The SoftSecond Loan Program emerged at the end of a tumultuous year of struggle over community reinvestment issues that began on January 11, 1989. The lead story in that day’s Boston Globe reported that a draft study by researchers at the Federal Reserve Bank of Boston had found that there was a pattern of “racial bias” in Boston’s mortgage lending, that the number of mortgage loans in the predominantly black neighborhoods of Roxbury and Mattapan would have been more than twice as great “if race was not a factor,” and that “this racial bias is both statistically and economically significant.”
In the aftermath of the Boston Globe’s story, the Massachusetts Affordable Housing Alliance (MAHA) joined with other community-based groups to form the Community Investment Coalition. While supporting the broad range of demands made by the coalition, MAHA’s particular focus was on the need for affordable mortgages. As the year progressed, banks announced a series of plans to open more branches and ATMs, finance the construction of affordable rental housing, and increase lending to minority-owned businesses. By year-end, affordable mortgage lending was the only issue on which community groups and banks had not crafted an agreement. MAHA’s members wouldn’t drop the issue and continued to insist on a mortgage program with below-market interest rates; the banks continued to insist that such a program would not be sustainable. Finally, a full year after the Globe’s story, Mayor Ray Flynn facilitated an end to the impasse – an agreement to make $30 million of below-market mortgage loans to low- and moderate-income Boston homebuyers.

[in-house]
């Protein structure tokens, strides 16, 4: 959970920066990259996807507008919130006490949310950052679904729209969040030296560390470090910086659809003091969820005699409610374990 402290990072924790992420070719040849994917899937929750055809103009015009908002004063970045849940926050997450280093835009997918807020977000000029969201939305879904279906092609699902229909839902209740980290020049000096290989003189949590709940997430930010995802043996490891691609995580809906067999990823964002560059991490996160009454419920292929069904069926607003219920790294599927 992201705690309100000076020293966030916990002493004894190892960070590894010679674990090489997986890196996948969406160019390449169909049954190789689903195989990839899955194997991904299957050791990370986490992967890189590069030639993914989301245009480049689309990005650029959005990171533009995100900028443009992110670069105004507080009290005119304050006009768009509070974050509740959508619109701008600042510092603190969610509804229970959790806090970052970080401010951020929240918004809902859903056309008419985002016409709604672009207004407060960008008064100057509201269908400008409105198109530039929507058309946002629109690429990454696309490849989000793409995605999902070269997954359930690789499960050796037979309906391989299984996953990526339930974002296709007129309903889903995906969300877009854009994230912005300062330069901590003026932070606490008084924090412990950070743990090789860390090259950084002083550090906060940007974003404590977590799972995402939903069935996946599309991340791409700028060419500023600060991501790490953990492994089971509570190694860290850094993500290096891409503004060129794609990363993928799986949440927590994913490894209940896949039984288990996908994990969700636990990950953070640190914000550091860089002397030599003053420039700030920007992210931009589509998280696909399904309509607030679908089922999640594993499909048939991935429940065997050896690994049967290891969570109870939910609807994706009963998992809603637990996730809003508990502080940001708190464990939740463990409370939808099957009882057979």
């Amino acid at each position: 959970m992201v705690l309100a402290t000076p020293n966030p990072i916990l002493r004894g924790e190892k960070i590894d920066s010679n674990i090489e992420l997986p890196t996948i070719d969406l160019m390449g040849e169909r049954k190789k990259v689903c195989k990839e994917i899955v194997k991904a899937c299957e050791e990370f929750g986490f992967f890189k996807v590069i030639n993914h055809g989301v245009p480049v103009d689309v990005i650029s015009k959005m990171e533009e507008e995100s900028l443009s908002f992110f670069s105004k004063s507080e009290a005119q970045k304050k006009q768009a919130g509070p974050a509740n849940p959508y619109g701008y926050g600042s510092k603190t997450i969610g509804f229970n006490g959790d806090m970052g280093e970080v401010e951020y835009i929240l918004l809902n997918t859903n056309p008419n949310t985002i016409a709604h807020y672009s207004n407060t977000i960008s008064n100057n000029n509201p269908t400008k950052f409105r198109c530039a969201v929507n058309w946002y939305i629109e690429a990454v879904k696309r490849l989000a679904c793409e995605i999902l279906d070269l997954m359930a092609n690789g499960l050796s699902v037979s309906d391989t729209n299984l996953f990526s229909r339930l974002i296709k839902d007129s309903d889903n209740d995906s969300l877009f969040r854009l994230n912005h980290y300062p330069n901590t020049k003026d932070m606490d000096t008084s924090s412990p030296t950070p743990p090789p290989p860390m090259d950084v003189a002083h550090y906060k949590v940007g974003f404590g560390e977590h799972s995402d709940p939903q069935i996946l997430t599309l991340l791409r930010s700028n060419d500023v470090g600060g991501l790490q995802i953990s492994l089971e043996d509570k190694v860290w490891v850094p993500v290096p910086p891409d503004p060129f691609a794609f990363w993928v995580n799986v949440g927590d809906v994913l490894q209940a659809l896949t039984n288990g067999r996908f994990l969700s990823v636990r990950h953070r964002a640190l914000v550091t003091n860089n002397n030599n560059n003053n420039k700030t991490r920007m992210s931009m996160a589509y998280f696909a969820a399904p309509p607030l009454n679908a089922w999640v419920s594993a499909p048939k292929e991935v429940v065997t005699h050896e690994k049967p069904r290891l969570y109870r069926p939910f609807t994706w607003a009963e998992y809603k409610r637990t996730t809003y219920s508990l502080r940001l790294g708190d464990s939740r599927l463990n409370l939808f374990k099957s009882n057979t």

By the end of 2003, the SoftSecond Loan Program (SSLP) had enabled almost seven thousand lower-income households to purchase homes in 179 cities and towns throughout Massachusetts. Thirtyeight banks currently participate in the program. This report presents detailed information on the growth and current operation of the SSLP, with particular focus on the most recent three-year period.
Campen, Jim, "Expanding Homeownership Opportunity: The SoftSecond Loan Program, 1991-2003" (2004). Gastón Institute Publications. 110.